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Uphill MIG welding settings along with a 2F horizontal outside corner joint

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Uphill MIG welding refers to the welding position where the weld joint is positioned at a vertical and upward angle relative to the welding direction.

In contrast, flat position refers to when the weld joint is horizontal or parallel to the ground. The welding settings for uphill are usually lower than for flat or horizontal position.

Voltage and Amperage: Uphill welding generally requires lower voltage and wire speed settings compared to flat position welding. This is because uphill welding involves gravity and requires a bit less heat input to get adequate penetration and fusion in the joint. The lower voltage and wire speed settings help to avoid excessive convexity in the bead due to gravity pulling down on the molten puddle.

Downhill Mig is much quicker and easier but once you get to around 3/16" thick, downhill short arc mig welding just doesn't penetrate  enough.

It is slower and more difficult to get a good looking weld going uphill with short circuit mig welding....but its the way to go on 1/4" and thicker for anything important.

  1. Travel Speed: In uphill welding, the travel speed tends to be a bit slower compared to flat position welding. Slower travel speed allows for better control over the weld puddle and helps ensure good penetration provided a technique is used that plays the arc to the leading edge of the weld puddle.  
  2. Gun Angle: The angle at which the welding gun or torch is held can also vary between uphill and flat position welding. In uphill welding, the gun angle can be dead nuts 90 degrees or slightly leaned back a bit.  
  3. Shielding Gas Flow: The flow rate of the shielding gas can also differ between uphill and flat position welding. Uphill welding often requires a slightly higher shielding gas flow rate to provide adequate protection to the molten weld puddle. nozzle diameter also determines the gas flow rate needed.
  4. Stickout:  with short circuit mig welding, a short stickout helps a lot with vertical uphill welding.  some nozzle tip combinations have the contact tip recessed way back in the tip resulting in a long stickout. I sometimes trim the nozzle if I cant get the right nozzle tip combo. I really like the contact tip to be flush with the nozzle for short circuit mig and I find it really helps.


2f corner uphill mig thumb with cut etch info

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Cleaning mill scale prior to mig welding 

Cleaning mill scale prior to MIG welding is an important step to ensure proper weld quality and fusion. Mill scale is a layer of oxide that forms on the surface of steel during the manufacturing process. It can really hinder fusion and penetration on mig welds.

Here are a few methods you can use to clean mill scale before MIG welding:

  1. Wire brushing: Use a wire brush or a wire wheel attached to an angle grinder or a drill to remove the mill scale. This method is somewhat effective for light to moderate mill scale found on square tubing.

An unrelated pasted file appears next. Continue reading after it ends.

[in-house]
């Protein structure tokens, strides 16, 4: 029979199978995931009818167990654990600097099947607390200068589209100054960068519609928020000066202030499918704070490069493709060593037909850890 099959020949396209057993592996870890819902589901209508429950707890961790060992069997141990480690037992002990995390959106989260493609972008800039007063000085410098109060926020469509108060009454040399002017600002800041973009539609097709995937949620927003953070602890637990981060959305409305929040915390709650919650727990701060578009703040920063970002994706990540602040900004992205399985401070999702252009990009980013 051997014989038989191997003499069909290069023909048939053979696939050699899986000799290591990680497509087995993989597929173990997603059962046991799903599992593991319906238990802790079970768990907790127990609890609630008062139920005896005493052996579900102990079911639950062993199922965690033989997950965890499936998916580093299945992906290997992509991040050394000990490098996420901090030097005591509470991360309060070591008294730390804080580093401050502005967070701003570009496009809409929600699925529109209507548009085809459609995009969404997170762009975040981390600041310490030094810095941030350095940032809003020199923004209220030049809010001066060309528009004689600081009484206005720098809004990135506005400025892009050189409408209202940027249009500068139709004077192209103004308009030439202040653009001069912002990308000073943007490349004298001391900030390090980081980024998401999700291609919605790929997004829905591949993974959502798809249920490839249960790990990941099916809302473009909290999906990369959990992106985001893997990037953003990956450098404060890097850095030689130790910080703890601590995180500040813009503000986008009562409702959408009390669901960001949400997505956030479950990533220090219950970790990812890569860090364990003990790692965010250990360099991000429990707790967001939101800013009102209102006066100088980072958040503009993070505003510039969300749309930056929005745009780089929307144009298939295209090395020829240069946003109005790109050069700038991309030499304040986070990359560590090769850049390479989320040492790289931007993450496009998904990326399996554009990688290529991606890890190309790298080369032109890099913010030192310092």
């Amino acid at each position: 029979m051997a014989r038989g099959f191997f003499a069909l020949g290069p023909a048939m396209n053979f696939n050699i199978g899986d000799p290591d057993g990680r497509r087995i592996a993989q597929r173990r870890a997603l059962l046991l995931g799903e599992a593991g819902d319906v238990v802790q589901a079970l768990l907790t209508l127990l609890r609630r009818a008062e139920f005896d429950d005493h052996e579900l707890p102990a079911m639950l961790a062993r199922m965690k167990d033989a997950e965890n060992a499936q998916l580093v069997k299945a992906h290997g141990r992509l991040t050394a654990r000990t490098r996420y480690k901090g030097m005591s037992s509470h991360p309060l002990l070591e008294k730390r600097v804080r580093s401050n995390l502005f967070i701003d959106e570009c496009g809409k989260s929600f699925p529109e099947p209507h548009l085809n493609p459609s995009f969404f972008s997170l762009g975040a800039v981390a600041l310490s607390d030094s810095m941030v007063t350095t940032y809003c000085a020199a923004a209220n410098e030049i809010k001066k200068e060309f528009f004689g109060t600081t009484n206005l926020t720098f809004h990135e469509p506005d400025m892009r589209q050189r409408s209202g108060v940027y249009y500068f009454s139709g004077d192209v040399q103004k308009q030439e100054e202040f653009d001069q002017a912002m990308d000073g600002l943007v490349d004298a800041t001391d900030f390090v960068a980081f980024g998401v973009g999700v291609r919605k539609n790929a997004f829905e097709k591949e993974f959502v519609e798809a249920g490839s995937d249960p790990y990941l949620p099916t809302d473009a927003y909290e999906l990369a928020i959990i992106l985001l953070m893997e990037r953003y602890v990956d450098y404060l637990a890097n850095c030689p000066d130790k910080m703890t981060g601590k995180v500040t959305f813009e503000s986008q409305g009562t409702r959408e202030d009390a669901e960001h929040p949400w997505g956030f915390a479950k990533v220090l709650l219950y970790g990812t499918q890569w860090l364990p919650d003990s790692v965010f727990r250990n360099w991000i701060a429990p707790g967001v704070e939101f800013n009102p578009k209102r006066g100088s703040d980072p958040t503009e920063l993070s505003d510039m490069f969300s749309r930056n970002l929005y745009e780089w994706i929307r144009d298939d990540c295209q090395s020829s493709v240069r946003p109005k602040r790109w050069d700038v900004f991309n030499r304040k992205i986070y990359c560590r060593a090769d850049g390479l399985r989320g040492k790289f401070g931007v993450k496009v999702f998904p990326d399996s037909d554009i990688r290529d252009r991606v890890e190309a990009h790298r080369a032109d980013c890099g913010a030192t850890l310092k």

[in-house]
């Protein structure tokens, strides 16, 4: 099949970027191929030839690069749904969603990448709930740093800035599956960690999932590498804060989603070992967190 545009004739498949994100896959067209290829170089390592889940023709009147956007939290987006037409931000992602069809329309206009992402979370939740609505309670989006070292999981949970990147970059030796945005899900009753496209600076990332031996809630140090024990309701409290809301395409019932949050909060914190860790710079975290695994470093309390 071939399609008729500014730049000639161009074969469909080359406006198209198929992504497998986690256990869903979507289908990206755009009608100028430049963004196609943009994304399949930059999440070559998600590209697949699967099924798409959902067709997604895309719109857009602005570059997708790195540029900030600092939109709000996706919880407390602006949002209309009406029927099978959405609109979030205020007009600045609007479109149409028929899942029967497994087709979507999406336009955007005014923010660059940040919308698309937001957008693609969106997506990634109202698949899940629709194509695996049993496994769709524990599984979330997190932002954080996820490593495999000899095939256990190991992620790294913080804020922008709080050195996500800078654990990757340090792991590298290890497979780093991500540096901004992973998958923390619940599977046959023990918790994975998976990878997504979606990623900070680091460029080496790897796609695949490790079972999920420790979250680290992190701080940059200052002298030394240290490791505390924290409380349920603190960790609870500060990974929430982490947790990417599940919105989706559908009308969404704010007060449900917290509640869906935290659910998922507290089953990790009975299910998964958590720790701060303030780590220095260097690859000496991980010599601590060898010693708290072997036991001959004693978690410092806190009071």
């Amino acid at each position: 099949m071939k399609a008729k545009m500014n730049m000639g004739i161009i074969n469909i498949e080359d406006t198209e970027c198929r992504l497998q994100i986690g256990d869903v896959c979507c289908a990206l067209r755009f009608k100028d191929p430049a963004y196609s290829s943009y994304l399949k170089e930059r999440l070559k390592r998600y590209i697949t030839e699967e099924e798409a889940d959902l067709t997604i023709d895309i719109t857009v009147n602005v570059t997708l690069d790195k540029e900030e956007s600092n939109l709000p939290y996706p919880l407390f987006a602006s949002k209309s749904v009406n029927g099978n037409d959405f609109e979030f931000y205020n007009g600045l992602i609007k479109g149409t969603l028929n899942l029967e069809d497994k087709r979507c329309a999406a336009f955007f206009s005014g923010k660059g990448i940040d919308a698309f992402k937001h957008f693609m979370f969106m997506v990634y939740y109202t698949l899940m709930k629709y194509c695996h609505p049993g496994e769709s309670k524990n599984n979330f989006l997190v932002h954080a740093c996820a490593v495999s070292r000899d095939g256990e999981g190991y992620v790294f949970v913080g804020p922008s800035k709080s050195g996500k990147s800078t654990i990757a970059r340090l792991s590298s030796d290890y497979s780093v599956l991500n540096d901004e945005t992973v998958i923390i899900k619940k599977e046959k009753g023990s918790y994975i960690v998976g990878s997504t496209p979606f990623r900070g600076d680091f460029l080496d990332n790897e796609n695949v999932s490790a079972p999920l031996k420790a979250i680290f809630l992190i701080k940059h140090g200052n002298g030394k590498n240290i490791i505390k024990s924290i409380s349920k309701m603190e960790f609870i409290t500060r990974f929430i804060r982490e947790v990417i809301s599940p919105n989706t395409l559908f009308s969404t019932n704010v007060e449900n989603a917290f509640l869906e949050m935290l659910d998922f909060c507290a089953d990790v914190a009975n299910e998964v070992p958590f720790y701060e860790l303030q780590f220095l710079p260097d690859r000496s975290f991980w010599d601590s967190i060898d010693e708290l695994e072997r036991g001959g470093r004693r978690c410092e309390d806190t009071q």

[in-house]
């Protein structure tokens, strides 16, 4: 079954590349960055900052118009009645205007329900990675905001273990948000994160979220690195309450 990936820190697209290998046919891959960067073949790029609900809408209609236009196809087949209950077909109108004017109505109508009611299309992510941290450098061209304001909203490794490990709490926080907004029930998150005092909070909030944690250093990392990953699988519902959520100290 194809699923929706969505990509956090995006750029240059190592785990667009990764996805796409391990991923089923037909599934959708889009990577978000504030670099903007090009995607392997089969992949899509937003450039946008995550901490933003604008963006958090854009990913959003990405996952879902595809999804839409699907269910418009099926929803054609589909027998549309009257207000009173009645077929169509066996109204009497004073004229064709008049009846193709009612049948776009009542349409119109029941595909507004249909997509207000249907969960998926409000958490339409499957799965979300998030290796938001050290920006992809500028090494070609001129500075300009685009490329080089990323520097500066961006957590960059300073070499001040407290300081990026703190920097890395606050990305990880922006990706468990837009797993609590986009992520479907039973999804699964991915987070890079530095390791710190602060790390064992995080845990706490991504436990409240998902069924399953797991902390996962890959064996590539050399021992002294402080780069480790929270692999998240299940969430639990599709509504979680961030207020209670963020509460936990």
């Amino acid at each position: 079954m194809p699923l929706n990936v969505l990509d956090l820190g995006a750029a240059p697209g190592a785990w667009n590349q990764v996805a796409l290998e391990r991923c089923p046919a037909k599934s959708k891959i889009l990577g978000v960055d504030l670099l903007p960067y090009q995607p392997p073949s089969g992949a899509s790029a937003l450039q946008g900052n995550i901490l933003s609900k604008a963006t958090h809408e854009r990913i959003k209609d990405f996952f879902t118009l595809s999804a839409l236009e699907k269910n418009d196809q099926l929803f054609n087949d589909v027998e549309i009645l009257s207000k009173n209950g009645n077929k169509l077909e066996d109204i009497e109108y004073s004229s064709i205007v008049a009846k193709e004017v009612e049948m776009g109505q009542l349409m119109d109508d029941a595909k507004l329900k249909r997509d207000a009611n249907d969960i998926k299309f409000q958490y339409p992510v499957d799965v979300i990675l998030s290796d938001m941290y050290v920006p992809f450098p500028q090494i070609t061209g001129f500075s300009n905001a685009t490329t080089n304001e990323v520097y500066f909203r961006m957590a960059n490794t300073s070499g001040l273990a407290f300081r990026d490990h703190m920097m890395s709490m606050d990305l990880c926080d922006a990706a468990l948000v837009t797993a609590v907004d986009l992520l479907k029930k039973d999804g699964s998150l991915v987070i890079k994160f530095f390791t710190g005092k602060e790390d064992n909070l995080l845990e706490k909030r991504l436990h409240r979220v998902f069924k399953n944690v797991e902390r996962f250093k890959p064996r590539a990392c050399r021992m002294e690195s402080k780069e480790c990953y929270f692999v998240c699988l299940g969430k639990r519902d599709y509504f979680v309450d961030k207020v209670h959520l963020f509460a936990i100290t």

2. Grinding: If the mill scale is thicker or more stubborn, you can use a grinding wheel or abrasive disc to remove it. An angle grinder with either a hard rock or flap disc can be used for this purpose. There are hard rocks designed for mill scale like Walter flex cut mill scale wheel and masonry hard rocks can work well too.
  3. Chemical treatments: There are various commercially available chemical products specifically designed to remove mill scale. These products typically require applying the chemical solution to the surface and allowing it to react with the mill scale before rinsing it off. Follow the manufacturer's instructions for proper usage and safety precautions.

After cleaning the mill scale, it's helpful to remove any remaining debris, such as dust, oil, or grease, from the surface. Use a clean cloth, solvent, or degreaser to ensure a clean and contaminant-free welding surface.

Remember to wear appropriate personal protective equipment (PPE), such as safety glasses, gloves, and a respirator if necessary, when performing any of these cleaning methods. Additionally, always follow proper safety guidelines and adhere to the instructions provided by equipment manufacturers and chemical product manufacturers.

It's worth noting that the ideal method for mill scale removal may vary depending on the specific application, material thickness, and available resources. If you're unsure or dealing with a complex project, consult with a welding professional or expert for guidance.


Shielding gas for uphill mig welding settings - short circuit mig welding

The most common shielding gas used for short-circuit MIG (Metal Inert Gas) welding is a mixture of 75% Argon and 25% Carbon Dioxide, commonly known as C25 or 75/25. This gas mixture provides a good balance of arc stability, weld penetration, and spatter control. It is suitable for welding mild steel and some low-alloy steels. The high Argon content helps stabilize the arc and promotes good weld bead appearance, while the Carbon Dioxide enhances the arc heat and penetration.  

Pure Co2 is also a good option for short circuit mig welding but the ranges for voltage and wire speed are tighter...getting the sweet spot settings dialed in with Co2 gas can be a bit more difficult.

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